Power of Attorney In Reverse Mortgages: Document Due Diligence, or Overkill?

In working with the senior population, specific attention to the needs of borrowers who may require the assistance of family members or powers of attorney in making the decision to take a reverse mortgage loan is not something lenders take lightly. Many have specific protocols when it comes to borrowers who may not be in the position to make the decision on their own, and some say the process has become even more stringent in recent years.

The onus is on the lender when a borrower’s understanding of the loan is concerned, regardless of a counseling certificate. Following a New York Supreme Court ruling in early 2010, it became clear that the “mortgagee is entrusted with the responsibility of conducting an inquiry of the applicant’s understanding of the mortgage agreement.”

Usually, if there is an issue with competence on the borrower’s part, it has already been identified by the time the borrower reaches the counseling session, explains Daniel Fenton, housing director for counseling agency Money Management International.


“I think [the Department of Housing and Urban Development] has steered very well away from counseling agencies makeing the determination,” he says. “Counselors should be conscious of problems of comprehension and should be alerted.”

If problems with comprehension are not identified in the counseling session, then they must be outlined earlier in the process. It presents a large responsibility on the originators’ part, and when a power of attorney comes into play, lenders are asking for backup documentation, which often includes two doctors’ notes.

“In our experience,” says Fenton, “the people who are coming to us are adquately prepared. If they’re not, they’re usually able to understand those concepts that hud has identified as important.” Commonly, Fenton says, when a power of attorney is in place, it’s more proactively involved.

“Power of attorney can happen early in the process,” says Ernie Castro, reverse mortgage sales manager at MetLife Bank. “If there’s going to be a power of attorney used, we have to collect that documentation at signing. We need a doctor’s letter that says the borrower is competent. if we have that, fine. If there’s an issue, we’d have to refer to the dates that the power of attorney is executed.” Castro says that in cases where the power of attorney has long been signed, the lender requires a note from an attending doctor that says the borrower was competent at the time the Power of Attorney was signed.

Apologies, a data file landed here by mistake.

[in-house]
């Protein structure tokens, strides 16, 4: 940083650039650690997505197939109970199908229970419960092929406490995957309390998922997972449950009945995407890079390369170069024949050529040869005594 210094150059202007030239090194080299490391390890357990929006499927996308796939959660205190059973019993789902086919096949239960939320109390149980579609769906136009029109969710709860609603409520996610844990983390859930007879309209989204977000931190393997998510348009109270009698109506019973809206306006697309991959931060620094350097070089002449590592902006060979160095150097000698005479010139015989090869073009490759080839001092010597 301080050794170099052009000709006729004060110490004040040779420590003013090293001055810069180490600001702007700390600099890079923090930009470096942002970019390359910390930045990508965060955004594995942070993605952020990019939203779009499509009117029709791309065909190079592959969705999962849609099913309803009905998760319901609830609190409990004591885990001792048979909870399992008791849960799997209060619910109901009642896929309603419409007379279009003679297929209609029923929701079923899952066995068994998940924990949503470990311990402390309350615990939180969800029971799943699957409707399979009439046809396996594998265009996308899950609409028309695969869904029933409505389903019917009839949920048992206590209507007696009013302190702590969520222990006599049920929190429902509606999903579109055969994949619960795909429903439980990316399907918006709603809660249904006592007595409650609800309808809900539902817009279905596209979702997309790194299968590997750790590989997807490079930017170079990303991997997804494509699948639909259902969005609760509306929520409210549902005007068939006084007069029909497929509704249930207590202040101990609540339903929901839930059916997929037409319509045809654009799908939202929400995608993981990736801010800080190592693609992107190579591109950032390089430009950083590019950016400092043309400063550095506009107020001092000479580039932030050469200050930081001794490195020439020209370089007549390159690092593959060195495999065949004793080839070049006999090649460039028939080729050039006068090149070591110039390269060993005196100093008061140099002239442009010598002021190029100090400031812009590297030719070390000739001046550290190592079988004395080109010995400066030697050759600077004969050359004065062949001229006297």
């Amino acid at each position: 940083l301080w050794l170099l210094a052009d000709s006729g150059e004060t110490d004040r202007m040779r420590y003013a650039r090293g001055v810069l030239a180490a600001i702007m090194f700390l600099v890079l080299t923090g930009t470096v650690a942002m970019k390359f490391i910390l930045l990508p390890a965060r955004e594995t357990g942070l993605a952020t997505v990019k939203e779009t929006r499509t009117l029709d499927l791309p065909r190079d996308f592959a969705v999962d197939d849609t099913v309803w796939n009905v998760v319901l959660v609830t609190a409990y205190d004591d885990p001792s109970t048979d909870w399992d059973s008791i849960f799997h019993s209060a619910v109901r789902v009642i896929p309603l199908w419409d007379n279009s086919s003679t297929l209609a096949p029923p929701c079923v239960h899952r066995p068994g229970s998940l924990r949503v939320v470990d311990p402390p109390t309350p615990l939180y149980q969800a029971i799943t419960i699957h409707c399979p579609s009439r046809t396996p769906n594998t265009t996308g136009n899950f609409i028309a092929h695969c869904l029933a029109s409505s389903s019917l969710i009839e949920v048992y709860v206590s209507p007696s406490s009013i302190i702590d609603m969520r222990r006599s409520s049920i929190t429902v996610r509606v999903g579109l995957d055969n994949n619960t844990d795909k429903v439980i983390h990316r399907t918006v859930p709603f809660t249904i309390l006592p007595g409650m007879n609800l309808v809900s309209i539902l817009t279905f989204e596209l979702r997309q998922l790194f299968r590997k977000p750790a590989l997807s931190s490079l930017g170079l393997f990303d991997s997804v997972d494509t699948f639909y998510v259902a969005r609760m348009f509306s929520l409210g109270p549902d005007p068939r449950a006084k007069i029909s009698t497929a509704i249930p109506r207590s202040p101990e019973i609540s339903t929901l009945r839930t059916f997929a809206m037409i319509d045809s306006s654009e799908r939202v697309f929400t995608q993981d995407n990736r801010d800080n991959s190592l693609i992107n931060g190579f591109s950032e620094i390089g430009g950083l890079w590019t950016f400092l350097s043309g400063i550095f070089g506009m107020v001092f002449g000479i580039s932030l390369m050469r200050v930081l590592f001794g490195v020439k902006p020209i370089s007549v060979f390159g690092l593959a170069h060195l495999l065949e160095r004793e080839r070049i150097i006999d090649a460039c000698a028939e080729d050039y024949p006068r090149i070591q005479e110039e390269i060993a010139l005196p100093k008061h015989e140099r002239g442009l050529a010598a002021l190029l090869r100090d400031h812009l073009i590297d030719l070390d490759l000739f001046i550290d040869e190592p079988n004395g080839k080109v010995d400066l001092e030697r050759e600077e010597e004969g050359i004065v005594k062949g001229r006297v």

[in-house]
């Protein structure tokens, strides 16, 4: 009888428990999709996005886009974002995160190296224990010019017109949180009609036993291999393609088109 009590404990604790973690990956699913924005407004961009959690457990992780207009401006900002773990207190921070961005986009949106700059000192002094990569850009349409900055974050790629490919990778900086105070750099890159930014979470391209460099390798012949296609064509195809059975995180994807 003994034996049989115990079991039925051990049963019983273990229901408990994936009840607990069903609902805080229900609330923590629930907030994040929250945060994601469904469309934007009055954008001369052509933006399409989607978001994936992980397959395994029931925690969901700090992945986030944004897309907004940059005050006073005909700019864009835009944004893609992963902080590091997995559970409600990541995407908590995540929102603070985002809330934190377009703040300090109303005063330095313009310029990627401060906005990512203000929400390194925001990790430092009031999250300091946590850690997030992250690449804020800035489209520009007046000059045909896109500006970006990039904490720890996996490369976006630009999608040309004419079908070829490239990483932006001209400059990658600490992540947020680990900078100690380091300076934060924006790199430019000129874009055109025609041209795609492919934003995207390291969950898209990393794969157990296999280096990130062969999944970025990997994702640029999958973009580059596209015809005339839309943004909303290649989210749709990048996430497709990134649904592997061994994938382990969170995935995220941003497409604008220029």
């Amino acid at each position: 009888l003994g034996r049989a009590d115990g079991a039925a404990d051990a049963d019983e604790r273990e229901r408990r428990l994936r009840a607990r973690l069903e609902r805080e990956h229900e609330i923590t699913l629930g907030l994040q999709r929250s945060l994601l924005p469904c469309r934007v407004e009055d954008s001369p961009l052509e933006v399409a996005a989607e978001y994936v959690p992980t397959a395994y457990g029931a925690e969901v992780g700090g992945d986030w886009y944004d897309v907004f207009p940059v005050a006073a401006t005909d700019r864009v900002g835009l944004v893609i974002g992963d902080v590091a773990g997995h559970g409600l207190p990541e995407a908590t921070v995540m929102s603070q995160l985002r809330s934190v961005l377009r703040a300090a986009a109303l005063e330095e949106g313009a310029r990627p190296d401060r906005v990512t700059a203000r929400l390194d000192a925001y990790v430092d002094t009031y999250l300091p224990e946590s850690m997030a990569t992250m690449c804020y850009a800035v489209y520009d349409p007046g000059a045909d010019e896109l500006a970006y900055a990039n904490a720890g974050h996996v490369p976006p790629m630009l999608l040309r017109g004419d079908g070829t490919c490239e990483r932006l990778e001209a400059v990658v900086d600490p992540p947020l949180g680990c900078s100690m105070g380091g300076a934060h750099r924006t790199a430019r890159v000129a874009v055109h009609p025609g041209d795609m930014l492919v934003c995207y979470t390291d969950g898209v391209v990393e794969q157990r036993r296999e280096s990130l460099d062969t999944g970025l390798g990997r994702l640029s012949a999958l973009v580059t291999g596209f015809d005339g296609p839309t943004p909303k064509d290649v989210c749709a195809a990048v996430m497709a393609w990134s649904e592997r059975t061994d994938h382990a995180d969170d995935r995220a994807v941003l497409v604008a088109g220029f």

“A doctor’s letter is the key factor,” says John Mitchell, owner of Reverse Mortgage USA. “The critical issue is: was a person competent when they signed the power of attorney. Their competency today is irrelevant. That’s why our practice was to just get one doctor to acknowledge that.”

Lawsuit fears were not generally cited from sources RMD spoke with, but some speculate those fears may be the reason for heightened attention to powers of attorney documentation. And while the precautions and backup documentation may help protect lenders, ultimately, says one elder law attorney, the extra documentation can present an unnecessary burden on the process and on the borrower.

“They are assuming that every power of attorney is fraudulent,” says elder law attorney Evan Farr. “[Lenders] are worried that the child who is using the Power of Attorney to help Mom obtain the reverse mortgage is really trying to steal Mom’s money.”

It can add time and effort to the process as well, in cases where a power of attorney was signed years before the reverse mortgage application and in particular cases where a doctor or backup documentation can’t be found.

“It could be weeks, months. It could be impossible,” says Farr. “Say the power of attorney is 10 years old. The doctor could have gone out of business or could have moved twice.”

Farr says that because reverse mortgage borrowers are seniors who are more likely to have powers of attorney, he sees the additional documentation as age discrimination. His office is required and certified to make an assessment of competence as part of the power of attorney process, and yet, he says, lenders won’t accept documentation from him. Rather, they require the doctor’s note.